Only one player in the NWHL scored a game-winning goal against the Boston Pride this year. That player was New York Riveters forward and alternate captain Madison Packer.
When the Riveters needed a goal that night, she delivered.
It was something of a trend of this season, which we learned today was Packer’s last in the NWHL.
— Mike Murphy ???? (@DigDeepBSB) March 18, 2017
Packer’s goal on Feb. 12 was one of the two goals that defined the success and perseverance of the Riveters this season. The other goal came from the stick of Burke to cap off the biggest comeback in NWHL history on Feb. 19. Both goals came on the power play.
New York’s power play came a long way from where it was a year ago. Last season, the Riveters finished with a 13.2 percent success rate on the man advantage; this year New York finished the season at 20.0 percent.
Since the beginning of 2017, the Riveters power play underwent a massive transformation. A healthy Amanda Kessel and the emergence of Courtney Burke as the power play quarterback lifted an inconsistent special teams group to the second best in the NWHL. After the regular season, the Riveters power play trailed the Beauts by just 0.6 percent.
Packer, who finished last season with just three goals and four assists to her name, played a huge role on the Riveters revamped power play.
You’d be hard-pressed to find a player stronger or tougher than Packer in the NWHL. She’s a handful in front of the net. The average height of an NWHL goaltender is 5-foot-7. Packer is 5-foot-9 and fearless — a great combination for a player who parks herself outside the blue paint on the goal line.
Packer is a player who is rarely guilty of trying to do too much, which was not a bad thing to have on a team that had a tendency to get too fancy. There are no “cute” plays in Packer’s game. It’s meat and potatoes hockey, and it was effective.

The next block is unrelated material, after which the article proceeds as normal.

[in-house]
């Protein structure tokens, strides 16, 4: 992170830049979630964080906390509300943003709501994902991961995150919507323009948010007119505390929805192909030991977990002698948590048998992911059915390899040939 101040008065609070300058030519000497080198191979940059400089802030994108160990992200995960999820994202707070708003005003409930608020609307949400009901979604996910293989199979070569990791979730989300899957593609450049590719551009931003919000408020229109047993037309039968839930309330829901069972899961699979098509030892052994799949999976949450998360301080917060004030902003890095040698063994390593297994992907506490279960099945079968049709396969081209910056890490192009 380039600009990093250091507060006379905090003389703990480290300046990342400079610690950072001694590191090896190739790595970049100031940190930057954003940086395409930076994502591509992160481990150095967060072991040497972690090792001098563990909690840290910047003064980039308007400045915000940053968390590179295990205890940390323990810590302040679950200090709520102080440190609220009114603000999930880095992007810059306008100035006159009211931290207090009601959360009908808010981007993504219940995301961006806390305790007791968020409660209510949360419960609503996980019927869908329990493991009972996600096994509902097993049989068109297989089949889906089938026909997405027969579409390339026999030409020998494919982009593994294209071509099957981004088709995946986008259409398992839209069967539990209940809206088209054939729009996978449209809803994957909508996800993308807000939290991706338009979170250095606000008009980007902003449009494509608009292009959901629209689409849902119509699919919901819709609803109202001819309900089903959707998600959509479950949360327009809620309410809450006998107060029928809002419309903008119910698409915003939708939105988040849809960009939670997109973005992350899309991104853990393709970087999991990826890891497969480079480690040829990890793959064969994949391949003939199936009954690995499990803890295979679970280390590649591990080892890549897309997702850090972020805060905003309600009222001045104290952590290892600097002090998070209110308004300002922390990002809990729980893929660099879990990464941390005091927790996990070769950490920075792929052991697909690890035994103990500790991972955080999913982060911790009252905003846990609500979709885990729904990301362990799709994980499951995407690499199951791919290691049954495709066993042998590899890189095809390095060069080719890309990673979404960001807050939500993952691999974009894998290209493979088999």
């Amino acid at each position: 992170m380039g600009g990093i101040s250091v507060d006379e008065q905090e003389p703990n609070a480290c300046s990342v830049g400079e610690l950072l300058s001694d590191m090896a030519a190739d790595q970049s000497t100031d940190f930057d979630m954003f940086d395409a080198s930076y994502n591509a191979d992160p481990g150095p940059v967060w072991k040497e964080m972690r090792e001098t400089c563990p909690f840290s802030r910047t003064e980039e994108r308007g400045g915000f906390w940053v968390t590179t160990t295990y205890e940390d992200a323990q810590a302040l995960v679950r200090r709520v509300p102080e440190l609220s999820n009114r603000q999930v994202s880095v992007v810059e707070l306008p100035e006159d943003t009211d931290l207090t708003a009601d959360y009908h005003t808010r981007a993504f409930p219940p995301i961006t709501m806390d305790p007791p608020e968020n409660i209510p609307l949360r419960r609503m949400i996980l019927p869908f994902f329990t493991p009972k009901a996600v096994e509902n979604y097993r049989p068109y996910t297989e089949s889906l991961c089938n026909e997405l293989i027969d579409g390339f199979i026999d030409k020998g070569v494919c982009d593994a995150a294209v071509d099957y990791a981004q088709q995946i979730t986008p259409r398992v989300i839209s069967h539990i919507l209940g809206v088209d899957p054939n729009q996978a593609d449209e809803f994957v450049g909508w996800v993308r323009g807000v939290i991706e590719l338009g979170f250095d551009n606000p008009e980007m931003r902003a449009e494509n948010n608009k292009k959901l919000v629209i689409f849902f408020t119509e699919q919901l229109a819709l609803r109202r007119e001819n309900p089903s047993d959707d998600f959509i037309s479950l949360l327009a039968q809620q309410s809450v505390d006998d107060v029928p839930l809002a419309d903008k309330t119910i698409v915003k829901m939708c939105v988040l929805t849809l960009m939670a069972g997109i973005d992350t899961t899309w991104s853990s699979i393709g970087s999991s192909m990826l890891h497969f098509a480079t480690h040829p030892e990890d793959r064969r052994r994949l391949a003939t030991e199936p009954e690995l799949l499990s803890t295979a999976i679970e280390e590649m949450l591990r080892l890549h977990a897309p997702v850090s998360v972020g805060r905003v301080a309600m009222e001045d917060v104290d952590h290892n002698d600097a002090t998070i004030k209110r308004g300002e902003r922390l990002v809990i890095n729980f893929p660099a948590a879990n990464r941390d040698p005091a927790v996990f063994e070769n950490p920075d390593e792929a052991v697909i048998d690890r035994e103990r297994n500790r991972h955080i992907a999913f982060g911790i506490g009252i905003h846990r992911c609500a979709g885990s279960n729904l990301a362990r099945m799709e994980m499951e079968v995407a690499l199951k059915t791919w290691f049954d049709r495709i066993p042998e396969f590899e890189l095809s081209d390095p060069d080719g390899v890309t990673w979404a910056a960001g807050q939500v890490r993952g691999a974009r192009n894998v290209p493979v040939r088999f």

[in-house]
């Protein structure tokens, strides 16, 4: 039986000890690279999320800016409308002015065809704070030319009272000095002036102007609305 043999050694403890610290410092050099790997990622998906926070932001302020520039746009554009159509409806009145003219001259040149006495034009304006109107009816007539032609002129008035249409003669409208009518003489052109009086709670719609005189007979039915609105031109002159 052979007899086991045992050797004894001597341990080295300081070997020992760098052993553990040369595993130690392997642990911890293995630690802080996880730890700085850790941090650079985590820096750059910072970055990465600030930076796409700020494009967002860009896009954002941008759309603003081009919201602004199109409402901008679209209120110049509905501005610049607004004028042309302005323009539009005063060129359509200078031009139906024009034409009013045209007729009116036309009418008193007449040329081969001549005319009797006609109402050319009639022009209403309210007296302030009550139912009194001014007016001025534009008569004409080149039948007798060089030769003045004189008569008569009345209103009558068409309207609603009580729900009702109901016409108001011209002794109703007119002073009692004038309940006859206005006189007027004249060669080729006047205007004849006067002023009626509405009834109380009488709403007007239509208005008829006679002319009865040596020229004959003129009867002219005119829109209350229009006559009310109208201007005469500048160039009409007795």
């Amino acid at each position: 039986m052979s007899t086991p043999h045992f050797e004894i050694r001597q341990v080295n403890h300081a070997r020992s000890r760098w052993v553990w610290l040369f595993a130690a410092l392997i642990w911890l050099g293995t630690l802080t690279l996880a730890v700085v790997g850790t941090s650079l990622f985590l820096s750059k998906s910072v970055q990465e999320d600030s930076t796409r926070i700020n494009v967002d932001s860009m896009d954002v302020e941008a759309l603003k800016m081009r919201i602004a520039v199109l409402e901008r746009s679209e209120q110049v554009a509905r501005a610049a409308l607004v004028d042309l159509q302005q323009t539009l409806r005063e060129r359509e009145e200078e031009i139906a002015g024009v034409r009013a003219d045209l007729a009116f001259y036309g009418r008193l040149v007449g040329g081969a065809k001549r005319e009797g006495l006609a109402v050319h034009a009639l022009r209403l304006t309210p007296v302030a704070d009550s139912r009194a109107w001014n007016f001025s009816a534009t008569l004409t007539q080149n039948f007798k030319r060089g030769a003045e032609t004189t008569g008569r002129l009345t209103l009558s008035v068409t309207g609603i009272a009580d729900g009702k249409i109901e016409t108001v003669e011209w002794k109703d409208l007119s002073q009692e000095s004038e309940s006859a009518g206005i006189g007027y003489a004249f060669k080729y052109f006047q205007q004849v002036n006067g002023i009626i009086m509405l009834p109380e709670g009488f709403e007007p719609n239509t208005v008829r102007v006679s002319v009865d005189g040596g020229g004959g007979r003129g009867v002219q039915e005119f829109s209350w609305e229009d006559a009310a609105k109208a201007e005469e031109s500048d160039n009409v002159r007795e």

“Usually teams give Kessel a lot more respect than they’re going to give to me, which is fair,” Packer admitted to the media on Feb. 12. “I can score from the goal line, I can shoot the puck from the goal line. I scored a couple weekends ago like that, I think. Teams aren’t going to respect it and [they will] over-commit to Kessel, that’s fine. We’ll take it.”
Packer’s greatest shortcoming might be her foot speed, but she didn’t need to be quick to be effective on the power play. Her deft hands and crisp passes made her a great fit on the man advantage. More often than not Packer was the Riveters target on special teams, both when she was on the doorstep and when she was in front of the net looking for deflections.
This year Packer became one of the two triggermen on the hottest power play in the NWHL.
— Mike Murphy ???? (@DigDeepBSB) March 17, 2017
The alternate captain may not have matched Bray Ketchum’s single season record of five power-play goals, but she came close. Packer finished the season with four goals on the man advantage- good for second in the NWHL and first on the Riveters. That power play production helped her crush her point total from last year.
The veteran winger embraced her role from day one of training camp and emerged as one of the Riveters most versatile players. Packer was guilty of taking too many minor penalties, but she earned her coach’s trust for a reason. She was a battler killing penalties, and dangerous on the rush with Rebecca Russo and Alexa Gruschow at even strength and on the power play.
This year Packer proved that she brought more to the table than intangibles. In 2015-16, she showed flashes of skill on a team with a severe deficit of talent. This year, with more speed and skill around her, she broke out. At season’s end Packer was second on the Riveters in goals and shots. Only eight NWHL players had more goals this year.
The Riveters may have lost Packer’s last game, but she’s going out on top.
Packer finishes her career with New York third all-time in points. If the NWHL returns next season, the Riveters will be hard-pressed to find a player that will put as much blood, sweat and skill into every shift.